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Much room for improvement

Although Barcelona and its surroudings are leading the Spanish craft beer movement, the rest of the country doesn't seem to want to be left behind. Many microbreweries have opened recently and, slowly, they are getting the attention of consumers.

I received four samples from two micros from Asturias (thanks Raquel!), about which I had absolutely no references. That's great!

The first two that fell in the line of duty came from Cervecería La Xana (couldn't find a webpage). The samples were Toastada and Negra, both Ales, both with 6.2%ABV.
How I would love to speak extensively about this beers! You know, write those poetic tasting notes all of you have come to love. Unfortunately, that won't be possible. Both beers were off.
I know how much Asturians like their cider, I believe it's their national drink. But I don't think they love it so much as to flavour beer with apple wine, because that was the way both beers tasted. The difference was that Tostada tasted as if someone had added a dollop of caramel in a glass of cider, and Negra (actually, only a bit darker than the other one), tasted as if someone had added too much cheap sugar to that same glass. Unlike those beers from El Boslón that had the same problem, these ones were well within their sell by date.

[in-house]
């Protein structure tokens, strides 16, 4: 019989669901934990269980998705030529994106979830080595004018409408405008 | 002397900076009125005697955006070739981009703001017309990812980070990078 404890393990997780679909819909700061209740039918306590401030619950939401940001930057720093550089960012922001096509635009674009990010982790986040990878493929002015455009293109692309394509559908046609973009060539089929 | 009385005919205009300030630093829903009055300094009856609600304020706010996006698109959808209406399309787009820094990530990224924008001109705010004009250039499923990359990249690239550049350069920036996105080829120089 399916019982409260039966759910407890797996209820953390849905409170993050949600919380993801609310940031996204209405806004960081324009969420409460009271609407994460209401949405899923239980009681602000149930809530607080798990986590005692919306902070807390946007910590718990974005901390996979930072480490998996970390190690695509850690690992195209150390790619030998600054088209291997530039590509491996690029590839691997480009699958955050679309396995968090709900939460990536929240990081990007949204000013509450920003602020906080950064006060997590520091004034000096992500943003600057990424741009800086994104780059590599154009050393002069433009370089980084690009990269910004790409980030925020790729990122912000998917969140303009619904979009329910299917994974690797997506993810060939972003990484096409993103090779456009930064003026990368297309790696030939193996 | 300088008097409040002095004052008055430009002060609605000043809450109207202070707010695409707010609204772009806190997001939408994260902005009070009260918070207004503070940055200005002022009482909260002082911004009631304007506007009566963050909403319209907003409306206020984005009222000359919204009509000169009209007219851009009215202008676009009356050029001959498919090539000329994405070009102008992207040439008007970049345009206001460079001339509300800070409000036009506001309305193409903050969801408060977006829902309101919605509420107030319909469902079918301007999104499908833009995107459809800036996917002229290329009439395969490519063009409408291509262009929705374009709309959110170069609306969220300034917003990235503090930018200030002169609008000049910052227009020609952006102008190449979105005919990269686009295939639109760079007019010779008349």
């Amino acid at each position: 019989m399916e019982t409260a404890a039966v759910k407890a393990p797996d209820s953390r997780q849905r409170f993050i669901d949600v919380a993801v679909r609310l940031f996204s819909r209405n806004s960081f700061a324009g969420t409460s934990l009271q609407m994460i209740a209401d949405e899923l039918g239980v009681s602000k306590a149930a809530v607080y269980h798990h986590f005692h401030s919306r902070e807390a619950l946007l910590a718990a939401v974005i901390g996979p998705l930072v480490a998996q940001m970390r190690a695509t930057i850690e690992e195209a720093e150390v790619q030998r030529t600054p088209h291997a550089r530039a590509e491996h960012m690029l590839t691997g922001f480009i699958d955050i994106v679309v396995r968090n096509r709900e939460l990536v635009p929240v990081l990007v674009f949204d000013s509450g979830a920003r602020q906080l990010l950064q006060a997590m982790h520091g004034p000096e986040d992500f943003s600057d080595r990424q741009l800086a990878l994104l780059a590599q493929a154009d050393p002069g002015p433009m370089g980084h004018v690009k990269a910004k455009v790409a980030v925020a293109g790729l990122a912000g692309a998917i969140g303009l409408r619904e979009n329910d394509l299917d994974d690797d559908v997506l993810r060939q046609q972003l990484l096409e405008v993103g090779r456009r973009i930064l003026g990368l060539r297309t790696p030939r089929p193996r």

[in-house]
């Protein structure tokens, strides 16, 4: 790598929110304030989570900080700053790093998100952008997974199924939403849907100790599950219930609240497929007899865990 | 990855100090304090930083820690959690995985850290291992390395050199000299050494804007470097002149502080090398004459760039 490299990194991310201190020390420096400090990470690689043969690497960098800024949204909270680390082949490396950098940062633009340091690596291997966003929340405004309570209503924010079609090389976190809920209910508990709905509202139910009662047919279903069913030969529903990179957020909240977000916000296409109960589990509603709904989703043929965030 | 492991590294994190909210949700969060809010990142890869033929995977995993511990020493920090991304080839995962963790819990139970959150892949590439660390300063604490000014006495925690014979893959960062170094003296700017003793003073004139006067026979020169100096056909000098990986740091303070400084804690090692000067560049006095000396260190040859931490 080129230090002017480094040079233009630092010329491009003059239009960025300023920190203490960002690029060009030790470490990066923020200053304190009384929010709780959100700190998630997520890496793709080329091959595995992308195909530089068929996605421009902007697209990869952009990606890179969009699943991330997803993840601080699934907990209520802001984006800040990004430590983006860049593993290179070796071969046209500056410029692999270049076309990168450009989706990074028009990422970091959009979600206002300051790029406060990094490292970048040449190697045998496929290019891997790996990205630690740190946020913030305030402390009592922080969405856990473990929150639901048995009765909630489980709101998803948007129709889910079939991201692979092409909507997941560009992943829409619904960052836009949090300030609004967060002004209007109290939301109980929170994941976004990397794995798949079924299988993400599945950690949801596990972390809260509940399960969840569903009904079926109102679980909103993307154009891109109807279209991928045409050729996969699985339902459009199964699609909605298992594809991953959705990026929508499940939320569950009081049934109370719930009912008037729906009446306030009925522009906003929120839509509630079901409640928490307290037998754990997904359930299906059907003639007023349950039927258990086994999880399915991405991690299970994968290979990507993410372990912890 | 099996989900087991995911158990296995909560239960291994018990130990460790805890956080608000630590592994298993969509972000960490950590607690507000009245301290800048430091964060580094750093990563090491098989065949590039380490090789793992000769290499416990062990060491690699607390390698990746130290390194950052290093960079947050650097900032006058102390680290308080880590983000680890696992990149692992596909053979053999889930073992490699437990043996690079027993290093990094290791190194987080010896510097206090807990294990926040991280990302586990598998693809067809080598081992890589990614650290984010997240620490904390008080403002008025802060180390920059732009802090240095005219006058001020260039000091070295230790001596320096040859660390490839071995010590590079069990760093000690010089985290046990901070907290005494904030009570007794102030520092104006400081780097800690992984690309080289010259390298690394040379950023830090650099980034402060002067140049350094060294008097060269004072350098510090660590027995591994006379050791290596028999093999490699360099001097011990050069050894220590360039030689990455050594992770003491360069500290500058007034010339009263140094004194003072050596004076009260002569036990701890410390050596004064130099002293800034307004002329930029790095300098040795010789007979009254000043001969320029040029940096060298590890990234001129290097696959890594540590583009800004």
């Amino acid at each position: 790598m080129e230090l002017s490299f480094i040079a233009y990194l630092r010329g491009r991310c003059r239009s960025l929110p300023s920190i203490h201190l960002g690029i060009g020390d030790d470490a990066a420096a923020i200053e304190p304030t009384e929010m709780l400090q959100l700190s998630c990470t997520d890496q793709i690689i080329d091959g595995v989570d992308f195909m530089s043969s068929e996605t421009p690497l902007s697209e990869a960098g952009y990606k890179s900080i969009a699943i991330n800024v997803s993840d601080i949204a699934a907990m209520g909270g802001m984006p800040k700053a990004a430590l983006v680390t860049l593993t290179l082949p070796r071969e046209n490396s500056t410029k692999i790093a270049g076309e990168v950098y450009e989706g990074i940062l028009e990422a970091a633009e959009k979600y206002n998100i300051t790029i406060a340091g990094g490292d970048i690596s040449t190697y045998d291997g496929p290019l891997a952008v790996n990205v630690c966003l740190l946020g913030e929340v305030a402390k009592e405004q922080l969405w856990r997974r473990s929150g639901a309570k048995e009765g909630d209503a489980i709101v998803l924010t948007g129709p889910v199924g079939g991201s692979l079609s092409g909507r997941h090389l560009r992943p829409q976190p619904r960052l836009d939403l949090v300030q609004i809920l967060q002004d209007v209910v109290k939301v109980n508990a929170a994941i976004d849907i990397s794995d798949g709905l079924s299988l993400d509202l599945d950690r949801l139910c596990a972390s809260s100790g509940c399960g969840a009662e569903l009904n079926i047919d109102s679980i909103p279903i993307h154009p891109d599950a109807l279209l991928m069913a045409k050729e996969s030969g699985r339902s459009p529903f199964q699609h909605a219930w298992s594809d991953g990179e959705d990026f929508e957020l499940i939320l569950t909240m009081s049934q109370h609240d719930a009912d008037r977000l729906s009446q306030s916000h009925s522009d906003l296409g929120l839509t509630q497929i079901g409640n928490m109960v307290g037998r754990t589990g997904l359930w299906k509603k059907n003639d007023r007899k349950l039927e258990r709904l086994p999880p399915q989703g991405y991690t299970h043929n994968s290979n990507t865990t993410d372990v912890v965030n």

I know that that cider taste comes from some infection, but I can't remember which and can't be arsed with looking for it, so if someone will be kind enough to refresh my memory, I'll be really grateful.

Before getting into the other two samples, L'esbardu and Belenos, let me propose the following hypothesis:

Imagine you are at a beer shop and fancy buying something new. There is a lot to choose from, so you start picking up bottles to see what sort of information the brewers have chosen to give share about their product. The basic stuff, at least. Who brews it, a list of ingredients (doesn't need to be too comprehensive), what sort of beer it is (Ale or Lager at the very least), ABV %. Something like an OG, or similar, and serving temperature would be more than welcome as well.